Women now account for just over a fifth of directors on boards of top companies after a "culture change" in British business over the past three years, according to a new report.
Former trade minister Lord Davies of Abersoch headed a review in 2011 when the number of female board members in FTSE 100 firms was just 12.5%.
He set a target of 25% by 2015, and reported today that the figure stands at 20.7%, showing "real progress", with more women than ever before in boardrooms of leading companies.
A separate report by the Cranfield School of Management confirmed the trend and revealed that just two FTSE 100 companies - Glencore Xstrata and Antofagasta - had all-male boards, compared to one in five in 2011.
Of the 1,117 FTSE 100 board positions, 231 are women, while 48 new female appointments need to be made to reach the 25% target.
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Lord Davies said: "The rate of change that we have seen at the heart of our biggest companies over the last three years has been impressive.
"The voluntary approach is working and companies have got the message that better balanced boards bring real business benefits. We are finally seeing a culture change taking place at the heart of British business.
"However, the eyes of the world are on us as we enter the home straight. They are judging us as to whether the voluntary approach, rather than regulation, will work - we need to now prove we can do this on our own."
Business secretary Vince Cable said: "These latest figures show that businesses are getting the right mix of talent around their boardroom table and understand the importance of this. Ninety-eight of the FTSE 100 boards are now made up of at least one woman and we need fewer than 50 new women appointments to FTSE 100 boards to reach our target of 25% of women on all FTSE 100 boards in the next year. This is a huge improvement from where we started just three years ago.
"More needs to done to improve the number of women in executive positions. These will be the CEOs of tomorrow and businesses still aren't tapping into the vast talent pool available to them."
Minister for women and equalities Maria Miller said: "It makes clear economic sense for women to be able to rise to the top. Good progress is being made in Britain through a cultural shift that promotes on merit, not through the mandatory quotas advocated by others.
"The workplace was designed by men for men. Women don't need special treatment they just need a modernised workplace that gives them a level playing field."
Professor Susan Vinnicombe, director of the Cranfield International Centre for Women Leaders, said: "Whilst it is extremely encouraging to see the overall figures moving in the right direction, and the 25% target in sight, the issue still remains that women are not being appointed to executive positions, despite there being a wealth of suitable candidates.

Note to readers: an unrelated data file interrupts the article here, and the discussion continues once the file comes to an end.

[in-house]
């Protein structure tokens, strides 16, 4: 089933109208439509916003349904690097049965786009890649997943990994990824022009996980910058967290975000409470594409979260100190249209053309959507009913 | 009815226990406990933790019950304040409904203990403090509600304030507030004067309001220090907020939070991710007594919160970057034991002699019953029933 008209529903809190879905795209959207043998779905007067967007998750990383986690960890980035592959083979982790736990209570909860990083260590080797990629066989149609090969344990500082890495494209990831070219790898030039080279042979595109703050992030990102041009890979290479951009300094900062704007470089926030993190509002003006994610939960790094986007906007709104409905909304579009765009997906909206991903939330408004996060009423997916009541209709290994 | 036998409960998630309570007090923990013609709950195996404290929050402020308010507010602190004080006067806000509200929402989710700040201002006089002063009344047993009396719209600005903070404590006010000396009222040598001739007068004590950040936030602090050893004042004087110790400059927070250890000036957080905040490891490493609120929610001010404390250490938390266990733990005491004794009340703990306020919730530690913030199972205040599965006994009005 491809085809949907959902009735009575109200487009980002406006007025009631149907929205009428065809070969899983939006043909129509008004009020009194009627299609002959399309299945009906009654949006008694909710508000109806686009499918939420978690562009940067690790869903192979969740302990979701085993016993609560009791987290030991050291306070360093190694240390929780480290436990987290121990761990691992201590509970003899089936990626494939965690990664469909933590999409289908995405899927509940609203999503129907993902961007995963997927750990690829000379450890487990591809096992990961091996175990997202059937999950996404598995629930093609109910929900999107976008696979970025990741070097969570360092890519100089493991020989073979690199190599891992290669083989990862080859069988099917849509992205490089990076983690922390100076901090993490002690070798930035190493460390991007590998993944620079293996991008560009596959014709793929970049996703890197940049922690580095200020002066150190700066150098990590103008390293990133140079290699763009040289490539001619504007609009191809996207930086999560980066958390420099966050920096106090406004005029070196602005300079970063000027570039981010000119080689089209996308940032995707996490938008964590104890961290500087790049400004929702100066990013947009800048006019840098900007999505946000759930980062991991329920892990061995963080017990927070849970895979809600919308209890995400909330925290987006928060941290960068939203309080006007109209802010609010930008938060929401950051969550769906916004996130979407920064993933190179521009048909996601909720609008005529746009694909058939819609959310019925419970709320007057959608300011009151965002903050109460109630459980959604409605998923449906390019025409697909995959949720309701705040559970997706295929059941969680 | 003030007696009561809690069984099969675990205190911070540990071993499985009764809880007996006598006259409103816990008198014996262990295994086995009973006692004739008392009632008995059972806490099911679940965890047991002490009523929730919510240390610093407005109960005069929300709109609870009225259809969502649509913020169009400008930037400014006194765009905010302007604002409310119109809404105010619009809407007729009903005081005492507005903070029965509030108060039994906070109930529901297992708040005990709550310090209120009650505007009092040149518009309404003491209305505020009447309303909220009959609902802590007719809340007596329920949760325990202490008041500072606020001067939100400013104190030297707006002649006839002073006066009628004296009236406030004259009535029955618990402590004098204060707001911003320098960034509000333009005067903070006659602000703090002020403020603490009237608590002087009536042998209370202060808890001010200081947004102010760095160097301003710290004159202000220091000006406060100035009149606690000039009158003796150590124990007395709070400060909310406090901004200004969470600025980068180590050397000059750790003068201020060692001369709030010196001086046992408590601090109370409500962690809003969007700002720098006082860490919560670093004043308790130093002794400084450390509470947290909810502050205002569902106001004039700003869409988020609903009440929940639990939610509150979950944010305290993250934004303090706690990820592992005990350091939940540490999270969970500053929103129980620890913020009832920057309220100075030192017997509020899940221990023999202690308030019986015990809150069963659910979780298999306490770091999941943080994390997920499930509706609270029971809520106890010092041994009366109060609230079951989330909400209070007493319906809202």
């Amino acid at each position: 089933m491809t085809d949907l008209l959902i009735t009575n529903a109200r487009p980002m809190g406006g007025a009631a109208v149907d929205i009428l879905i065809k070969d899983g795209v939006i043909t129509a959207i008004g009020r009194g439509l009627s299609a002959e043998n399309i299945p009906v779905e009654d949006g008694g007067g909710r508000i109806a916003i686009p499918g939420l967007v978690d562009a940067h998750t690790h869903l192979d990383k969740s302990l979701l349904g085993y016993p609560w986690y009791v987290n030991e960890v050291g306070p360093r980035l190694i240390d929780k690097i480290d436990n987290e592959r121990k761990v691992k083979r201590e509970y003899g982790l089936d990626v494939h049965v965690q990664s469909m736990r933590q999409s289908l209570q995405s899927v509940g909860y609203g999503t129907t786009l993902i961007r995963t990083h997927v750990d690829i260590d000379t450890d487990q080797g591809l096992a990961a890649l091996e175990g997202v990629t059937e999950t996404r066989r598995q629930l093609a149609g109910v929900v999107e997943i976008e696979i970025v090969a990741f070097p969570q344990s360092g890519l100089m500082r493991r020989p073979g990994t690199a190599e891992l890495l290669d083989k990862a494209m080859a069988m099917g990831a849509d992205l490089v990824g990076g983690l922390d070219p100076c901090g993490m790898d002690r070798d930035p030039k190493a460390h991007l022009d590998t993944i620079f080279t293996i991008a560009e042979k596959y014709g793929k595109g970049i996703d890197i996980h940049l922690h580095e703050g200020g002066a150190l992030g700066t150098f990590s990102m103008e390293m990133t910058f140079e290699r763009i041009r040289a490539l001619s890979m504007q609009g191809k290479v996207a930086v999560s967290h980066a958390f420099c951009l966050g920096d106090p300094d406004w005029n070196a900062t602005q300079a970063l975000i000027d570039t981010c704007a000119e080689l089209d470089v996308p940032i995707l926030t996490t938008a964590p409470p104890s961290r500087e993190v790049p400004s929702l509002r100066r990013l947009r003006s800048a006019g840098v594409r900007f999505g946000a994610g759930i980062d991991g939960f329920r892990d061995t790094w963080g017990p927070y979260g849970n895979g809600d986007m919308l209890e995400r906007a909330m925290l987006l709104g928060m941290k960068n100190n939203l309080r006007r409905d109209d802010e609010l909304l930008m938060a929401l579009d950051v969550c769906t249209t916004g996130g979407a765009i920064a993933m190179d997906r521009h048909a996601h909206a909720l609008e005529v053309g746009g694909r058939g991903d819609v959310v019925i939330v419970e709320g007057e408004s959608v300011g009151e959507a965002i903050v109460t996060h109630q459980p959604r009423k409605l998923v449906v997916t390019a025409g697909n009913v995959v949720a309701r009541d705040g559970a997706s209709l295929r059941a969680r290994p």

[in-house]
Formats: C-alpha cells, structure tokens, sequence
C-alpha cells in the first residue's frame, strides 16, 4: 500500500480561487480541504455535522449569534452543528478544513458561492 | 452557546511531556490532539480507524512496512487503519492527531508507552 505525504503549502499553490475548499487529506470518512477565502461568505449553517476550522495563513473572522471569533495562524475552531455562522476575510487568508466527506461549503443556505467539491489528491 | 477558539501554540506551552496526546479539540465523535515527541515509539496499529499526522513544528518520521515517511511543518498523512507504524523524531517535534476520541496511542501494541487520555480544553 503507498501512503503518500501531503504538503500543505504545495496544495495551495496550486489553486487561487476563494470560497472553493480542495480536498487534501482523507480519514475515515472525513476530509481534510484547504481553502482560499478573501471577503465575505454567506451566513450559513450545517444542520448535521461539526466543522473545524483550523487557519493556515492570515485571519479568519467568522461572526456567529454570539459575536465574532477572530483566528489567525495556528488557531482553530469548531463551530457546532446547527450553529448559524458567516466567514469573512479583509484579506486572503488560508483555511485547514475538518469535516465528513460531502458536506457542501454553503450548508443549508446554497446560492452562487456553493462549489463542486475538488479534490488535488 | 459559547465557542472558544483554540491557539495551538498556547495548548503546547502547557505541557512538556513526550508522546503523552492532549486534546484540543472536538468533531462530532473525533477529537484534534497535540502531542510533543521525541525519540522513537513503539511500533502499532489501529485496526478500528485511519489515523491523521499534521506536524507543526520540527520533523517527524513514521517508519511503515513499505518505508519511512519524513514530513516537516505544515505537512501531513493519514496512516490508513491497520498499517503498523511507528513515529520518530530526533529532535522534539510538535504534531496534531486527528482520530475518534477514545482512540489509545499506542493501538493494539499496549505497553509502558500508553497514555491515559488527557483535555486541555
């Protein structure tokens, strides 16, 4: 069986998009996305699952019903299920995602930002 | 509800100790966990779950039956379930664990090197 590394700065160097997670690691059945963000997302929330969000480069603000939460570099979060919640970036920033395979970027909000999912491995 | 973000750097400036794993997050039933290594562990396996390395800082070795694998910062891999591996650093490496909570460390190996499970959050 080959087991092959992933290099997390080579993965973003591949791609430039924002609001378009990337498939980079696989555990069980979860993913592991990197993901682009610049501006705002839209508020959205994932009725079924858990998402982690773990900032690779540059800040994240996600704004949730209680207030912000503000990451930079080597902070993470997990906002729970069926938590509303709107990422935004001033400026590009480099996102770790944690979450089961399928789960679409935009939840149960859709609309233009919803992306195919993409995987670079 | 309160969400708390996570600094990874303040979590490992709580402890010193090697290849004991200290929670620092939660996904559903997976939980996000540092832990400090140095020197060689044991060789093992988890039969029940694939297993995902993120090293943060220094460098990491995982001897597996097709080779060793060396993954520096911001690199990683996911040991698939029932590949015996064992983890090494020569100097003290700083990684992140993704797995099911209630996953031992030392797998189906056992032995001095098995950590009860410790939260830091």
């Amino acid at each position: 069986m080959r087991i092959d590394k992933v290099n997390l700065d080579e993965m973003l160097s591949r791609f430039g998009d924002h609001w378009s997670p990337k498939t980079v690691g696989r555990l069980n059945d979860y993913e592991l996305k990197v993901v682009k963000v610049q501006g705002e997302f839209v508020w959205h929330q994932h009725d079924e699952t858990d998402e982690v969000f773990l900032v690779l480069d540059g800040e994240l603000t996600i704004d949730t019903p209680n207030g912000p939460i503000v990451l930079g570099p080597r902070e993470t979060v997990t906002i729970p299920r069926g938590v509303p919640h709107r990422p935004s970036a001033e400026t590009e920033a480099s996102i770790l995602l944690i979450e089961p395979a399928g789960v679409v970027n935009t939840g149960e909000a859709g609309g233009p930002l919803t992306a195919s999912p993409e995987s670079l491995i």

"We currently have the highest number of non executive director positions (NED) ever at 826 and the lowest number of executive director (ED) positions ever at 291. These figures show that the likelihood of women being appointed to ED positions is decreasing. Therefore, while it is important to meet the 25% target; we need sustainable change that will ensure diversity on our boards in executive positions as well as NED roles."
Katja Hall, chief policy director at the Confederation of British Industry, said: "These latest figures show the voluntary approach recommended by business to Lord Davies is working. However there is still some way to go, so now is not the time to take our foot off the accelerator."
TUC general secretary Frances O'Grady said: "British boardrooms are moving in the right direction and it's good to see a fifth of senior executive positions are now held by women. But while progress is undoubtedly being made, the pace of change is too slow - and there are still companies with no female directors on their boards. At this rate it'll be decades before we see a 50/50 gender split at the top of British business."
Daisy Sands, head of policy at the Fawcett Society, said: "It's encouraging to see more women reaching the top tables of business. Evidence shows that more women in senior management and boardrooms leads to better corporate performance, a boost to the bottom line, and allows businesses to tap into new insights about their customers."
Lisa Buckingham, of the Institute of Directors, said: "It is encouraging to see how companies have improved boardroom diversity since Lord Davies' initial recommendations in 2011 - particularly as this has been achieved voluntarily without the need for quotas.
"However most of the increase in female representation has been non-executive and the IoD believes strongly that we should be looking for better balanced boards at the executive level."
Cranfield named Capita and Diageo as joint leaders of this year's rankings, each with more than 44% female representation on their boards.
Gloria De Piero, shadow minister for women and equalities, said: "We're making decent progress towards the 25% target, but what is disappointing is that so far it's all coming from non-executive appointments, and when women represent 50% of the population it's a bit early to be celebrating.
"All the evidence shows that lack of diversity is not simply bad for equality, it also leads to poorer decision-making and company performance. That's why, if sufficient progress isn't made to increase the representation of women and ethnic minorities on boards, we will consider introducing more prescriptive measures, such as quotas."